Completing an assistive technology (AT) assessment
A participant’s plan can include funding under the 'Improved Daily Living Skills' budget (under Capacity Building) for an AT assessment.
The NDIA needs sufficient evidence to decide which AT supports are reasonable and necessary to include in a participant’s plan.
Simple and low-cost AT will not require significant assessment, and there is guidance about providing evidence where a participant is replacing AT they currently use.
More complex AT, particularly where a participant is seeking it for the first time, may need a detailed AT assessment showing how it is the most appropriate support to include in the participant’s plan.
Sufficient evidence should be gathered before the planning meeting to demonstrate the participant’s need for an AT item, particularly if they haven’t had it before. Without this, the actual AT supports may not be included in the participant's plan, but the plan would include funding for the AT assessment.
NDIA recognises that some mid-cost assistive technology supports are relatively standard, and the evidence required to include them in a plan will be simpler. These AT supports will be itemised within the participant’s plan in the Capital – AT budget.
With appropriate advice from an AT assessor, the items can be directly purchased from the market without submitting further assessments or quotes to the Agency for review.
Planning staff will discuss when AT assessments and quotes should be provided for review prior to purchasing AT supports.
Participants are encouraged to obtain written assessment advice before proceeding to buy or source AT, which may prove helpful in the case of damaged, faulty or incorrectly prescribed AT needing to be returned under Australian Consumer Law.
For the latest update on low-cost AT funding and supply of nominated AT supports see our latest news article.
Choosing the right AT supports
If AT or home modification support is included in the plan, funding may also be included to help a participant select, trial and source the right AT solution for their needs.
In some cases, evidence of this advice is required before buying or acquiring the item.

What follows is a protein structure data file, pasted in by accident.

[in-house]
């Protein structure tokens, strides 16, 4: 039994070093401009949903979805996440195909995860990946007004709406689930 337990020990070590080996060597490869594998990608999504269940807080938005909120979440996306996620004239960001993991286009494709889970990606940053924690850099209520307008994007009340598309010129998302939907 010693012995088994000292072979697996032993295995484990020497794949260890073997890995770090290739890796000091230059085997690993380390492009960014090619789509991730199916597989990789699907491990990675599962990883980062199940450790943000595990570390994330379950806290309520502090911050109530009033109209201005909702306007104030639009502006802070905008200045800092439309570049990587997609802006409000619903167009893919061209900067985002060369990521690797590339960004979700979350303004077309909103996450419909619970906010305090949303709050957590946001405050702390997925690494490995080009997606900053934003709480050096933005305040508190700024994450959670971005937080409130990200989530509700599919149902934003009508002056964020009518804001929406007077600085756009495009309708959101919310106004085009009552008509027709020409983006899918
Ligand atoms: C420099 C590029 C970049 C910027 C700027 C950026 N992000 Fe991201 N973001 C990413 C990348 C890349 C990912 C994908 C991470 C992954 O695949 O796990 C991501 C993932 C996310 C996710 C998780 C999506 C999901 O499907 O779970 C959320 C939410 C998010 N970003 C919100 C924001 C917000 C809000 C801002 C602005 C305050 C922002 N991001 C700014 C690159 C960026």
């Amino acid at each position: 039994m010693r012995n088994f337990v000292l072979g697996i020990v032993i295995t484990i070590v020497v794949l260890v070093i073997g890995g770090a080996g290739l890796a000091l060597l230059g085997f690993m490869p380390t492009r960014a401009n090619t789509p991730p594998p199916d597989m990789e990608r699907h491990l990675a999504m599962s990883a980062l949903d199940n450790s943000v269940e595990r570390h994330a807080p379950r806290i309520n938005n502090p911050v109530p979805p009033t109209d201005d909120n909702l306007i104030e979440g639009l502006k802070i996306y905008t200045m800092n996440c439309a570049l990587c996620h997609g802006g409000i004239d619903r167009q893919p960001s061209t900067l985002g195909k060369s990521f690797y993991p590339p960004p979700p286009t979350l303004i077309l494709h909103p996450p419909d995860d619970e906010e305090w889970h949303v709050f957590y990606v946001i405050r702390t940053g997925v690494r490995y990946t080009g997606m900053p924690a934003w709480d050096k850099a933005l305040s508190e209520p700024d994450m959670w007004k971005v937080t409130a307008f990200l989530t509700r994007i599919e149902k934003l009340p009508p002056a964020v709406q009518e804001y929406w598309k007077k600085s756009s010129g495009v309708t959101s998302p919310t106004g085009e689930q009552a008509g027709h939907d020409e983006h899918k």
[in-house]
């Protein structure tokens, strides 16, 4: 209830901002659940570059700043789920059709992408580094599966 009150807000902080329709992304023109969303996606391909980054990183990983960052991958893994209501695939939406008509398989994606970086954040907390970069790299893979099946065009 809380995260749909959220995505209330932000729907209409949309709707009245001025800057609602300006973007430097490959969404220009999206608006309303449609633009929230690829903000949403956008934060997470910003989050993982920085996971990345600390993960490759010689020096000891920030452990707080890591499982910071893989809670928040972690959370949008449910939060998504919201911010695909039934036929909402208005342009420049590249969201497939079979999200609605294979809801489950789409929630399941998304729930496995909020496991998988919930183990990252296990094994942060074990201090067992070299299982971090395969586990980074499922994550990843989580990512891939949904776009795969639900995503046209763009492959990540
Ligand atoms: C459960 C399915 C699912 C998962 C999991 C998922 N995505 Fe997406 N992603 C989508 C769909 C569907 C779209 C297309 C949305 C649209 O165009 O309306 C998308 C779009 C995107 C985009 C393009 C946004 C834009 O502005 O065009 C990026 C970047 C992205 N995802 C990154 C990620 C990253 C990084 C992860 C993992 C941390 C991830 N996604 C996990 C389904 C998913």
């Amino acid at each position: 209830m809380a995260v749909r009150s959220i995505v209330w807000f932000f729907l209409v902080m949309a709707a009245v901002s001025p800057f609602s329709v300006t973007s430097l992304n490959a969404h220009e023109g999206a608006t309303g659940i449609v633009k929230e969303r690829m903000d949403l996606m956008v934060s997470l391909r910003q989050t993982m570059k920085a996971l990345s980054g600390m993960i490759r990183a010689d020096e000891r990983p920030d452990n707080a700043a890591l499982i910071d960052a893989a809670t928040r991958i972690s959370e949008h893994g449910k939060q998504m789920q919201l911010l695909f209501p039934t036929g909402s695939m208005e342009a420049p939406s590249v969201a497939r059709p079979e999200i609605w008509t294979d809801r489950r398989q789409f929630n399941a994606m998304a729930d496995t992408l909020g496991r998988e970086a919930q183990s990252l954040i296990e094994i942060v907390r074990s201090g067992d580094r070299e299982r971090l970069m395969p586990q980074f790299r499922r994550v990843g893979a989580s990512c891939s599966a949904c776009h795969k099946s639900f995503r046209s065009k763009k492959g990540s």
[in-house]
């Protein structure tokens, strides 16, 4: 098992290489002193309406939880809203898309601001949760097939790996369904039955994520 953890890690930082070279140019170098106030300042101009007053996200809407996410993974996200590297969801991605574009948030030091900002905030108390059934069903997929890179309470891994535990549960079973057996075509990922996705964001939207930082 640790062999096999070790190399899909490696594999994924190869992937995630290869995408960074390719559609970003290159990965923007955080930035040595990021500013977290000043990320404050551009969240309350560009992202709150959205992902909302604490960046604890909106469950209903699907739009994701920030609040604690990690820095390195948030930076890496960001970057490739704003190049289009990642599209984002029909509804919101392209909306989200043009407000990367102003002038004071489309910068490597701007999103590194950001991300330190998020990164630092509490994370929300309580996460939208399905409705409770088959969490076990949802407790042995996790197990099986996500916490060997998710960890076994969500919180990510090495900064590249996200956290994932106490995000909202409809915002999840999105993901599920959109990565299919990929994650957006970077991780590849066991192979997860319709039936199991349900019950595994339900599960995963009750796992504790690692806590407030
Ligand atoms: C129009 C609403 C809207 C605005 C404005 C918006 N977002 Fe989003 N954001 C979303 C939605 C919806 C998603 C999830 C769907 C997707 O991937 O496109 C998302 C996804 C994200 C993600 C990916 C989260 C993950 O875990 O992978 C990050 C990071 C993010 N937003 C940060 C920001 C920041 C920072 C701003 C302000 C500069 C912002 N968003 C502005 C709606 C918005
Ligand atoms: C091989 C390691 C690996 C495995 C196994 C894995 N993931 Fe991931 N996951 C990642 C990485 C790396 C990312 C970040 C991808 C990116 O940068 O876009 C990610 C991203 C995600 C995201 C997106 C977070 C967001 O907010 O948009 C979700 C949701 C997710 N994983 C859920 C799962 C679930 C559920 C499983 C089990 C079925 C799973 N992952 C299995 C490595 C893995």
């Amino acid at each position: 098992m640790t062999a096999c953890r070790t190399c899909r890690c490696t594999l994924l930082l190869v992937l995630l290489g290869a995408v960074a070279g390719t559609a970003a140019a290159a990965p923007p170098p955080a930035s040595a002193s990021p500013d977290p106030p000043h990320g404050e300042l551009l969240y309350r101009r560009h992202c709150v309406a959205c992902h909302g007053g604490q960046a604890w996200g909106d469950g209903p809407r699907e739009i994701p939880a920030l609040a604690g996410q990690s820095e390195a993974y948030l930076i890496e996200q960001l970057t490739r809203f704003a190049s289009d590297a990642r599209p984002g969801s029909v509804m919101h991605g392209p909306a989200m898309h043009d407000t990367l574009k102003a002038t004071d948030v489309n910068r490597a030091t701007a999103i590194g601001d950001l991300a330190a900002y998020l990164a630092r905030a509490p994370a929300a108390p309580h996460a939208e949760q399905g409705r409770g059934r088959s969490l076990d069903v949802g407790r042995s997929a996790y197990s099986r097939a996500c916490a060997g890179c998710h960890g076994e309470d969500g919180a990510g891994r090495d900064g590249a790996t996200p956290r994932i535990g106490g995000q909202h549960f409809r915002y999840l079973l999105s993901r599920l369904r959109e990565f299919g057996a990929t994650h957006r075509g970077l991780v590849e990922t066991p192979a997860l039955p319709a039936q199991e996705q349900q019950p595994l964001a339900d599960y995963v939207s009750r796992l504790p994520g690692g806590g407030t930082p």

Below are some templates to help assessors and participants provide information to help the NDIA determine the appropriate supports to include in participants’ plans.
Using these templates ensures the NDIA has the information required for planning and approval and helps avoids delays.
- General Assistive Technology Assessment Template (DOCX 110KB)
- Prosthetics and Orthotics Assistive Technology Assessment Template (DOCX 116KB)
- Continence Related Assistive Technology Assessment Template (DOCX 107KB)
- Nutrition and Dysphagia Assistive Technology Supports Assessment Template (DOCX 66KB)
- Complex Home Modification Assessment Template (DOCX 120KB)
- Vehicle Modification Assessment Template (DOCX 115KB)
- Dog Guide Assessment Template (DOCX 104KB)
The consent clause ensures the participant has given the NDIA permission to discuss the assessment and/or quotes with the provider(s) concerned directly.
Identifying AT complexity levels
The NDIA uses a risk management approach to ensure that risks to the participant and the NDIS are appropriately managed.
In Australia, the Therapeutic Goods Administration and the Australian Competition and Consumer Commission oversee the regulation and safety of products including AT.
The NDIA set four levels to describe AT complexity.
The complexity level may not relate to cost of the AT. Some low-cost AT can pose significant risks if not selected or installed correctly.
The Guide to Suitability for WA (PDF 788KB) provides details of the criteria that would qualify a provider for the different AT assessments and give professional advice about different AT.
The AT complexity table provides some guidance on what level of help a participant may need, depending on the complexity of their AT needs.
You should self-assess whether you are suitably competent to provide the level of assistance which is required by the participant.
Pricing and payments for AT providers
You should work closely with the participant to understand their needs and how you will be paid for supports and services you have provided.
Self-managed participants pay providers directly for AT supports and services.
If you are working with participants with NDIA-managed or plan-managed funding, the NDIS Price Guide outlines the appropriate support items you should use for both service bookings and payment requests.
The Assistive Technology and Consumables Code Guide
The Assistive Technology and Consumables Code Guide lists the most commonly used supports. This helps providers claim payments using a 'best-fit' approach, and assists participants with consistent terminology for AT comparison.
Listing in this guide does not mean that an item would be considered reasonable and necessary for a particular individual under the NDIS, nor is it a comprehensive list of what may be considered.
Where possible, providers should use the code in the participant’s NDIS plan to claim payment for AT supports.
If a participant’s NDIS plan does not include a specific code, you should refer to the new guide for the code that best fits the provided supports.
Changes detailed in the new Guide include:
- removal of the need to provide a quote for some Assistive Products and/or Accessories
- addition of disability-related health equipment and consumables
- renaming of ‘respirator’ Assistive Products items to ‘ventilator’ to reflect preferred terminology.
Contact your local NDIS office
Do you have a question, request or urgent issue relating to assistive technology, particularly for a participant?
You can email your local NDIA office directly. Find your local office.